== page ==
238 of 283 people found the following review helpful
So generic it's uesless,
This review is from: Writer's Digest (1-year) [Print +Kindle] (Magazine)
Writer's Digest puts out a lot of great resources for writers. The magazine ain't one of them, however.
For starters about half of the magazine is ads - mostly for other Writer's Digest products. One you get past paying $19.95 a year for what's essentially a brochure, you'll notice that most of the articles don't apply to you. Most writers stick to one genre, yet the magazine focuses on all aspects of writing - fiction, poetry, business writing, editing, non-fiction, etc. If you're working on a biography of J. Edgar Hoover, do you need to look at an article on poetry in the stlye of ee cummings? I'll take "no" for $600, Alex.
So, now you're down to about 10 pages that might be relevant. Well, let's start chipping away at that:
The letters about grammar questions are a waste: if you have a question about affect versus effect, would you write to a magazine and wait a month or two or would you pick up your style guide and have an answer in less time than it took for you to read this sentence? Thought so. (Furthermore the idea that someone would write to a magazine with a question like that is so incredulous one has to wonder if the questions aren't just submitted by staff members in an attempt to fill space, like I used to do when I was the news editor at my college paper.)
Writer's Digest does review software and other technology that might be useful to writers. My favorite was when it reviewed Microsoft Word. Thanks - I'm sure most readers had no idea about the monopolistic word-processing program. To be fair, some of the reviews are useful, although you can get better information just by looking up the product on Amazon.com and reading the reviews there.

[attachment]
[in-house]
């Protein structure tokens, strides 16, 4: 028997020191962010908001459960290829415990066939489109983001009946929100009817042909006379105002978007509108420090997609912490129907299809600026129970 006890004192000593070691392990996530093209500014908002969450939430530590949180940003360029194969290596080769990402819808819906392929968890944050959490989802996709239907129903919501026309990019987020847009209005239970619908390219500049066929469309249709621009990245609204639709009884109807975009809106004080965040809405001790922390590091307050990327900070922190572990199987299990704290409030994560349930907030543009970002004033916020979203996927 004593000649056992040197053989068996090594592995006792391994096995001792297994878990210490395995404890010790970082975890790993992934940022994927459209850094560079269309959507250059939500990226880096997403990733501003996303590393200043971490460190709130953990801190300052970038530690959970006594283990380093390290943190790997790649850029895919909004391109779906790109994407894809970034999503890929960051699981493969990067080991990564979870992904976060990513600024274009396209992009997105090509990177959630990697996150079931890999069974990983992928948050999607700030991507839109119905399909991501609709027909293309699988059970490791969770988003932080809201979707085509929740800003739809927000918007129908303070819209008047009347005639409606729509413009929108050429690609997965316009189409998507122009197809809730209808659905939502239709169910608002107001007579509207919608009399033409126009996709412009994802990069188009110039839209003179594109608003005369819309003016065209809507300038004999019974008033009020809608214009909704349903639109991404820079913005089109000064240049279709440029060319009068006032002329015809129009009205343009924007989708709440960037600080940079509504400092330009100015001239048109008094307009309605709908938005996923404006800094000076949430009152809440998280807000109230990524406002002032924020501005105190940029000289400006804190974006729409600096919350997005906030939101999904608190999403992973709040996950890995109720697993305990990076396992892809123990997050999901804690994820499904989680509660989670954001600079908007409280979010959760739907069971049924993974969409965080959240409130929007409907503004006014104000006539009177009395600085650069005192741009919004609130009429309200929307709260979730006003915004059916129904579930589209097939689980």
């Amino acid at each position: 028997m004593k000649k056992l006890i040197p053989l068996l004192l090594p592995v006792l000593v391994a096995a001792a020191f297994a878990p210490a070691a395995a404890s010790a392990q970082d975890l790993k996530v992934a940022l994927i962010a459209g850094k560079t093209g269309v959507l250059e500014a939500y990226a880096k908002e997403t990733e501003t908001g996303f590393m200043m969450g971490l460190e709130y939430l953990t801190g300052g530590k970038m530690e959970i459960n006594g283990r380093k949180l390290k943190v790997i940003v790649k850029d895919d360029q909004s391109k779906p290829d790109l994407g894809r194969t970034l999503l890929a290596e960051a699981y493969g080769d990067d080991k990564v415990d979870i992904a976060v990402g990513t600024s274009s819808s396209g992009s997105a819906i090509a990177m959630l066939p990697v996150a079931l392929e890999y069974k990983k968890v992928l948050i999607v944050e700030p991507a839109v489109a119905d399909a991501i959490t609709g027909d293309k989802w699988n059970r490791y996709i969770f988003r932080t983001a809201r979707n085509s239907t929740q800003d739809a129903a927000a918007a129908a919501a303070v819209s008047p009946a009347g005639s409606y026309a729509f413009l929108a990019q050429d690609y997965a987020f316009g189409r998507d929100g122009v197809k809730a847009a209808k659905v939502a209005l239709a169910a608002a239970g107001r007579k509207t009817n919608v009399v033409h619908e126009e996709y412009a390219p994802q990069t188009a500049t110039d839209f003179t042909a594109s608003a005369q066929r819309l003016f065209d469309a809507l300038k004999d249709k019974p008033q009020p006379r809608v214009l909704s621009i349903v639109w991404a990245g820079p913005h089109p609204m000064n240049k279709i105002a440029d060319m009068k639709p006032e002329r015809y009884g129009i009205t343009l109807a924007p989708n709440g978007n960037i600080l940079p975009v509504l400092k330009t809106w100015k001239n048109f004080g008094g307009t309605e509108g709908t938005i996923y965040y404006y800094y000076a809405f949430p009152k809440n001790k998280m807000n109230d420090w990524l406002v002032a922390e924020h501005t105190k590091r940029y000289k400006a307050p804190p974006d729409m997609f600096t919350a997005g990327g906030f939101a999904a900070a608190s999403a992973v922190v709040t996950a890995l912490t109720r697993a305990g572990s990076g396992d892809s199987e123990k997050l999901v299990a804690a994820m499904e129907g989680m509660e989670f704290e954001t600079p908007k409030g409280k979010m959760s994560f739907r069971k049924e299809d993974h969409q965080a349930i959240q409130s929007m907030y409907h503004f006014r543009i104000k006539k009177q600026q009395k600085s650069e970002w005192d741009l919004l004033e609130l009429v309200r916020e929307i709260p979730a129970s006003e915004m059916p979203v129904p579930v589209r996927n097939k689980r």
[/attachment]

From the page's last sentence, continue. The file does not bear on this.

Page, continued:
If you're going to Writer's Digest for market information, you'd be better served elsewhere: the annual Writer's Market publication has all the markets and is more thorough, whilst the Writer's Market website has all that information and is up-to-date. Your money would be better spent on those two products.
About the only articles I have found useful are the profiles on authors and how they have succeeded. There you have it: two or three pages an issue that are useful.
If you're trying to get your work published, Writer's Digest has several other products that are a better investment than its magazine: go with the annual Writer's Market book, the website, and pick up a style manual of your choosing (Chicago is the best). Don't waste your money on this magazine.
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Showing 1-3 of 3 posts in this discussion
Initial post: Sep 18, 2011 7:31:48 PM PDT
Melinda G. says:
I started to place an order for this magazine, but decided to read the reviews first. Your review was most helpful! Thank you for the details.
Posted on Apr 16, 2013 5:21:16 PM PDT
Very helpful review. Was seriously considering a subscription, but now I'll put that money elsewhere!
Posted on May 30, 2013 4:18:47 PM PDT
Last edited by the author on May 30, 2013 4:21:47 PM PDT
John Walker says:
I like your review, and I think it's really helpful, but I'm going to go ahead and subscribe for a year just to see if it has any merit. I'm not expecting much based on your review, but as someone who is aspiring to write in all different areas (fiction, nonfiction, copy, technical, script, grant, etc.), I'm going to give this magazine a spin. Pretty much all magazines are half-full of ads anyways, and it seems like the ads in this particular magazine are at least tailored to the field that I'm trying to immerse myself in.
I gave your review a thumbs-up because I thought it was terrific.
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